The Chinese Lady, playing at the Long Wharf Theatre in New Haven, CT through October 31, is a fascinating blend of historical drama and inspired imagination.
The two-person show is based on the true story of 14 year-old Afong Moy (Shannon Tyo), who is brought to the United States from mainland China in 1834, thereby becoming the first Chinese woman to enter this country. The purpose for her sojourn is to be exhibited to the American public. She demonstrates how the Chinese eat, drink tea, wear exotic garbs, and how women walk with bound feet. She is attended to by a translator, Atung (John Norman Schneider), who becomes her surrogate parent, confidante, and guide to the new world.
What, at first, is a two-year commitment for her services becomes years, then decades of servitude. Throughout the years, she provides running commentary about America in the early and latter part of the 19th century as well as attitudes and actions against Chinese immigrants. We hear about the Civil War and the 1882 Chinese Exclusion Act, which imposed a 10-year moratorium on Chinese labor immigration. Attracted by the western Gold Rush more Chinese seek their fortune in the United States, but are subject to harassment, beatings, and even lynchings. Within this context, Afong continues to be put on display around the country, growing older, more dispirited and aggrieved.
Playwright Lloyd Suh has crafted a world using primary sources, and a theatrical presentation to dramatize the story. He deftly uses the concept of this sideshow type act (in her later years Afong becomes part of P.T. Barnum’s group of human oddities) to educate as well as entertain audiences. I, for one, was totally unfamiliar with the Chinese Exclusion Act or such horrific acts of cruelty and death. Suh also explores the issues of identity and self-worth. Afong never returns to her homeland or has contact with her parents or family members. She is alone, unsure how she fits into American society; a commodity to be used and discarded.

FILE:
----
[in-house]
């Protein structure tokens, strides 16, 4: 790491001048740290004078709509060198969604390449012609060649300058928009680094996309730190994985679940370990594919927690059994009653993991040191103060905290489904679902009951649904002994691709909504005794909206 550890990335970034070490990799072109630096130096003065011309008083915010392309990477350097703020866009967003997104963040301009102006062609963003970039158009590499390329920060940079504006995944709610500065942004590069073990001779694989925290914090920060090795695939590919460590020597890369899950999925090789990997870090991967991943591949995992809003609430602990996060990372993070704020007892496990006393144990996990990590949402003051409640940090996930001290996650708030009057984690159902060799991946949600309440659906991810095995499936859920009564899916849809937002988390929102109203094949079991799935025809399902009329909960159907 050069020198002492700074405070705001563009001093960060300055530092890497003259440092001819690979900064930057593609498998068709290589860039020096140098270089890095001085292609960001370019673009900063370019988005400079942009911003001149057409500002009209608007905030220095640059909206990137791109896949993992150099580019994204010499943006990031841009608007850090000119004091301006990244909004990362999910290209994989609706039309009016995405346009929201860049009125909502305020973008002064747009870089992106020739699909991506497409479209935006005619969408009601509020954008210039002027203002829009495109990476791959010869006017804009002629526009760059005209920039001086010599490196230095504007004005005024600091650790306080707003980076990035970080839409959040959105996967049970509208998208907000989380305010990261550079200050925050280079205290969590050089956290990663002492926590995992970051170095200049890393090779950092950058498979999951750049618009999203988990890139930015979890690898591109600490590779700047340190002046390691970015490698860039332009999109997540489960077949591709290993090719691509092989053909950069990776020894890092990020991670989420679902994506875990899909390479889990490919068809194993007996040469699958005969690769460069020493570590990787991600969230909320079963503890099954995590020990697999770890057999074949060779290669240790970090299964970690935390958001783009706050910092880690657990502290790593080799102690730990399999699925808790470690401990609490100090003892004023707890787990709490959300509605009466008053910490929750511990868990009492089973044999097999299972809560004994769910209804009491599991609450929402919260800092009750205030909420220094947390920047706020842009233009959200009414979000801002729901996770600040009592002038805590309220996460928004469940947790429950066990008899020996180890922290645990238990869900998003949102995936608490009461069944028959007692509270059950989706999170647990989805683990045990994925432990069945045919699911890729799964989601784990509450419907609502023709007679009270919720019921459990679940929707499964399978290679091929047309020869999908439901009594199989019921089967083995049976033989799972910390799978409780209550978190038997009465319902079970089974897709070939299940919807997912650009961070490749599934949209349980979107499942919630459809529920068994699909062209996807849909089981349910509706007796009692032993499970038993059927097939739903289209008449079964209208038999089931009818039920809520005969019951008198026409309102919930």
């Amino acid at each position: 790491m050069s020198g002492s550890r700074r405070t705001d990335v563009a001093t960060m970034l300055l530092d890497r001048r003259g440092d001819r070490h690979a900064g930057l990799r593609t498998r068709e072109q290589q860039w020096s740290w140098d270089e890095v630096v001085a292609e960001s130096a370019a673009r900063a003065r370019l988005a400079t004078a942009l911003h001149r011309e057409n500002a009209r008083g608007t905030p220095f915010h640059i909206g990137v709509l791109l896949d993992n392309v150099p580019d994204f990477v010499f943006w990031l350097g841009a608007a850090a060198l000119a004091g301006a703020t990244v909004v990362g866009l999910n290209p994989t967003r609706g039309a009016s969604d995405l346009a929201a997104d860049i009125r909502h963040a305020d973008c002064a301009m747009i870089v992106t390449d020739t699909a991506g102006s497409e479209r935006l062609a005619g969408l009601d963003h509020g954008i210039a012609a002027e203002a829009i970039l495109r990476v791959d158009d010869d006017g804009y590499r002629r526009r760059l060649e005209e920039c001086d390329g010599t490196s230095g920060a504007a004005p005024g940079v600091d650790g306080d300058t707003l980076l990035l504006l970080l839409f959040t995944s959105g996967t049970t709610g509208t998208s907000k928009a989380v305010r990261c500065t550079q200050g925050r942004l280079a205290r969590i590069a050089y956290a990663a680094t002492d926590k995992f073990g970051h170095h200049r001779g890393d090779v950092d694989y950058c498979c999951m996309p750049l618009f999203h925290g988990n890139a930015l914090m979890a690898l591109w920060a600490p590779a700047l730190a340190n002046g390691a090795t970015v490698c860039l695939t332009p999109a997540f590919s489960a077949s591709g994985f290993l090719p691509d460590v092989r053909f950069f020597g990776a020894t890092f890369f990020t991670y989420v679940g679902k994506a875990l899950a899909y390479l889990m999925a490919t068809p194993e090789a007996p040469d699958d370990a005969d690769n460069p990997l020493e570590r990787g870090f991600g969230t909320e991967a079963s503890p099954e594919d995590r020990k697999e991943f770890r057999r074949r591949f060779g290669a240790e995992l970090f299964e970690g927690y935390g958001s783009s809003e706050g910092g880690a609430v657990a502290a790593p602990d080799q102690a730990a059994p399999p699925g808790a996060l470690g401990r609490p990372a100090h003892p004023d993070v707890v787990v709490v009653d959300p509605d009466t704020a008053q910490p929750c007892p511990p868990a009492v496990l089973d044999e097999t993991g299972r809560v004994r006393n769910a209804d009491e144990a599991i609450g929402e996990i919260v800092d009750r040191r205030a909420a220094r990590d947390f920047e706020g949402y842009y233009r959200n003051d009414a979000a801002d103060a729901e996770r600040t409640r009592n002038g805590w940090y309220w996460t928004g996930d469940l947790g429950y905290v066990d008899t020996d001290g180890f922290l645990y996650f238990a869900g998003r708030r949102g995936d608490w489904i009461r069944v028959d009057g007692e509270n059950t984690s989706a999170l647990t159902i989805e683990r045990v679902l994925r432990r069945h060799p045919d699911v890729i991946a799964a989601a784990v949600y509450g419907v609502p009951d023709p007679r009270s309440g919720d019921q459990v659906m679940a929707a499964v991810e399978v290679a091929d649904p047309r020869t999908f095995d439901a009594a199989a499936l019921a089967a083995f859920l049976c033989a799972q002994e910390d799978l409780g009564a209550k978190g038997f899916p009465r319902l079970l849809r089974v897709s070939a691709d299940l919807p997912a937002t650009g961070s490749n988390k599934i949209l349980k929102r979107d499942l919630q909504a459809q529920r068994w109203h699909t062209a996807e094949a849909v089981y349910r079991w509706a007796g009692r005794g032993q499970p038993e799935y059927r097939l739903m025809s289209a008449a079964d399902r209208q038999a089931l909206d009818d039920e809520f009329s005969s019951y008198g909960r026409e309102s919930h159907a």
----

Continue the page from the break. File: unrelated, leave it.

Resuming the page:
The parallels in today’s world of attitudes toward Asian-Americans are alarmingly similar, where news accounts of hate crimes are all too prevalent.
While there is much pain and sadness in The Chinese Lady, there is also humor and whimsy to balance the play.
Shannon Tyo is superb as Afong Moy. She impressively appears, at first, as a shy, wide-eyed, though exuberant teenager, full of wonderment and self-importance. As the years progress, the actress develops into a fully mature woman, one who strikingly brings out the world-weariness and mental and physical exhaustion of the character. John Norman Schneider gives a subdued, nuanced performance, layered with disillusionment and mystery.
Director Ralph B. Pena successfully creates a miniature world - the small performance area - where Afong Moya holds court. He skillfully builds the dramatic tension from the awe and wonderment of a child to a resigned, disenchanted woman. The 90-minute, intermission-less play, flows smoothly through the repetitive scenes of Afong Moy and Atung coming out to surprise and enchant.
Scenic designer Junghyun Georgia Lee Cargo has strikingly taken part of a metal cargo container which, when opened, becomes a small thrust stage where Afong Moy presents her daily instruction and reflections.
The Chinese Lady, an entertaining and enlightening work, playing at Long Wharf Theatre through October 31.